Part 2 - I/O TIMING: Talking Outside The BoxIt wouldn't be a chip or block if it didn't have to talk to something other than itself right? We could always assume that every input arrives at exactly the same time, and every output has exactly the same amount of external delay. The downside is you may never realize some of the more complex aspects of the I/O timing without digging a little further. Last time we talked about the right questions to ask with respect to the clocks, now let's go over some items to check in the constraints dealing with I/O and port communication.
"That's great you closed timing on the interface. Too bad it was with the wrong clock."
"Wait, you mean data flows in both directions? Why didn't someone tell me that!"
"The customer told me that the data could arrive at the beginning of the clock all the way to the end of the clock. That should be easy to meet..."
"The only thing with my block is, it must be in a loving environment. Only sharp input slews and low output capacitance will do with this cream puff."Going back to the check_timing report, it should list any I/O ports that have no constraint input/output delay associated with it. While you may have a set_false_path -from/-to on the port, it will still remind you to double check that.Some of the checks it will do:
Another thing to think about, if the constraints have been partitioned from the top-level in Encounter, the I/O constraints should have good realistic values for the items above. Of course you better hope the constraints at the top-level were defined correctly...
Next time in part 3, we'll tackle the questions to ask for Exception Path Timing!
Hi dferrao! Thanks for the comment. I've battled for good I/O constraints from RTL developers as well, and unfortunately I find that every design is different and one rule does not necessarily apply to all. If we are talking about a block, I generally assign input and output delay values that are 10% for early and 90% for late. So for example, if I have a clock period of 2.0ns, I'll have:
set_input_delay 0.200 -clock [get_clocks clk1] -min [get_ports portA] -add_delay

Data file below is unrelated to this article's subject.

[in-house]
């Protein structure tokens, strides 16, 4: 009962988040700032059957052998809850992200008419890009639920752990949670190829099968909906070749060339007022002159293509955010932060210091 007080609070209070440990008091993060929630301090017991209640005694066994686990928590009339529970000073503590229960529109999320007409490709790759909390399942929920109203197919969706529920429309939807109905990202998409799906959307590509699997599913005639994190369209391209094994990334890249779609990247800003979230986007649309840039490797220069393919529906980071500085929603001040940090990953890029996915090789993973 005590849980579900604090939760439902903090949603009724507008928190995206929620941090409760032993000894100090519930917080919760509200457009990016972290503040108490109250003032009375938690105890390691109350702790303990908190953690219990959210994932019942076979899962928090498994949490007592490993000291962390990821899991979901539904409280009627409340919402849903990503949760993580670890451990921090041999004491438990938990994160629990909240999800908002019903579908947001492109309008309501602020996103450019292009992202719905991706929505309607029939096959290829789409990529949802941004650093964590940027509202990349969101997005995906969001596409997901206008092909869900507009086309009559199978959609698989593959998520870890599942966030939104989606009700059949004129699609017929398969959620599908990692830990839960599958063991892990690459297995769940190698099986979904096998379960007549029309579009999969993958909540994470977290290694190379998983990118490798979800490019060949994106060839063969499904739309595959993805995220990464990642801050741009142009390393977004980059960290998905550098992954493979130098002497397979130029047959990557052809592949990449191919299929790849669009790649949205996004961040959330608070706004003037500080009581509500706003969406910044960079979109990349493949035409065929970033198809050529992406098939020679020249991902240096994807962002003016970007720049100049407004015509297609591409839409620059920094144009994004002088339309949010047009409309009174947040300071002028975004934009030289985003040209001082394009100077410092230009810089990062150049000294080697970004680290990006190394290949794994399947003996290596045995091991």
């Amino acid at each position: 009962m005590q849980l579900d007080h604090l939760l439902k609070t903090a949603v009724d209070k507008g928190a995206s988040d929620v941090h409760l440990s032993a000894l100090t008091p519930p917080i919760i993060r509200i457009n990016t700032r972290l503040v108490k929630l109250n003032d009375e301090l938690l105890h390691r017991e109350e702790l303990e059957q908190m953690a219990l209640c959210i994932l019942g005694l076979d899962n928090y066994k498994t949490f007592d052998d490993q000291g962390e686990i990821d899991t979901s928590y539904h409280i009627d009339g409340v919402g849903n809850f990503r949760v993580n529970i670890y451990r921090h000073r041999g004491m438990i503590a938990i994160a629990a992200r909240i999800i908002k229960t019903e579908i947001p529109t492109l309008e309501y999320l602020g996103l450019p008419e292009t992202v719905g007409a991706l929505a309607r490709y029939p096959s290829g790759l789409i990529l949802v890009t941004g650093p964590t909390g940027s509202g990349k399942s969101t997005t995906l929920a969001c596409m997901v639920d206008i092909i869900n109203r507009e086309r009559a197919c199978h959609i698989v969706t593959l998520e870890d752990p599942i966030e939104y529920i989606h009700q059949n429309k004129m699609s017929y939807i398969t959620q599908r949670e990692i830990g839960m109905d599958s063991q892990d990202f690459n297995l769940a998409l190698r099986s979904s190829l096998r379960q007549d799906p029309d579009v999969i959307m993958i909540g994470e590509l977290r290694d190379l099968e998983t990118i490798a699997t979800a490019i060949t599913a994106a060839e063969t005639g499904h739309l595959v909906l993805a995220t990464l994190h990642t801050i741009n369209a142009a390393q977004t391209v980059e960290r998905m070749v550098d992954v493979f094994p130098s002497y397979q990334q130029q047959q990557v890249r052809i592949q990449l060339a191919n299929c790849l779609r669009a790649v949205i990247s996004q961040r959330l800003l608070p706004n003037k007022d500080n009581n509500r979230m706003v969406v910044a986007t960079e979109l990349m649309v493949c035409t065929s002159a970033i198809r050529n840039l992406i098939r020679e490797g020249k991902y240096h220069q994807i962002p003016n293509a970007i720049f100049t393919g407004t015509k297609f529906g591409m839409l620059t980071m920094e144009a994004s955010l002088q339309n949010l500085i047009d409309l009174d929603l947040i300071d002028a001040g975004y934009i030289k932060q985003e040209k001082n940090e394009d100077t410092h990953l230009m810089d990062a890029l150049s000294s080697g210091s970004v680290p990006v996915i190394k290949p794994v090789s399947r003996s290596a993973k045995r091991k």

set_input_delay 1.800 -clock [get_clocks clk1] -max [get_ports portA] -add_delay
That' is certainly aggressive, but I'm doing this in light of the fact I have no idea what these values are and it can help me identify I/O problems early on. If however this is effecting my reg2reg optimization, I'll back it off to 20% and 80%.
For chip I/O timing, that's a whole other creature. Everything depends on how the data is being referenced, and the interface that you are timing. I have personally worked on a chip where I did not have chip I/O constraints until 2 weeks prior to tapeout. It's not fun, but the only way I received those was continuously bugging the constraint designer! You can try your best at having something in place to atleast become more familiar with any problems later on. Just do your best at having some understanding of the interface and leaning on the pessimistic side for the constraints until you get realistic values.
I really got troubles on that in past designs.
I did close time for some hold/setup environment and then find it was just a draft.
When doing first trial synthesis the I/O constraints should be mature or leave some margin, other way you can find too late that you RTL will not work with the final I/O constraints.
Any suggestion on how to get your initial I/O constraints usefull? I mean, they will change for sure, but I don't want it to make time closure a pain or impossible.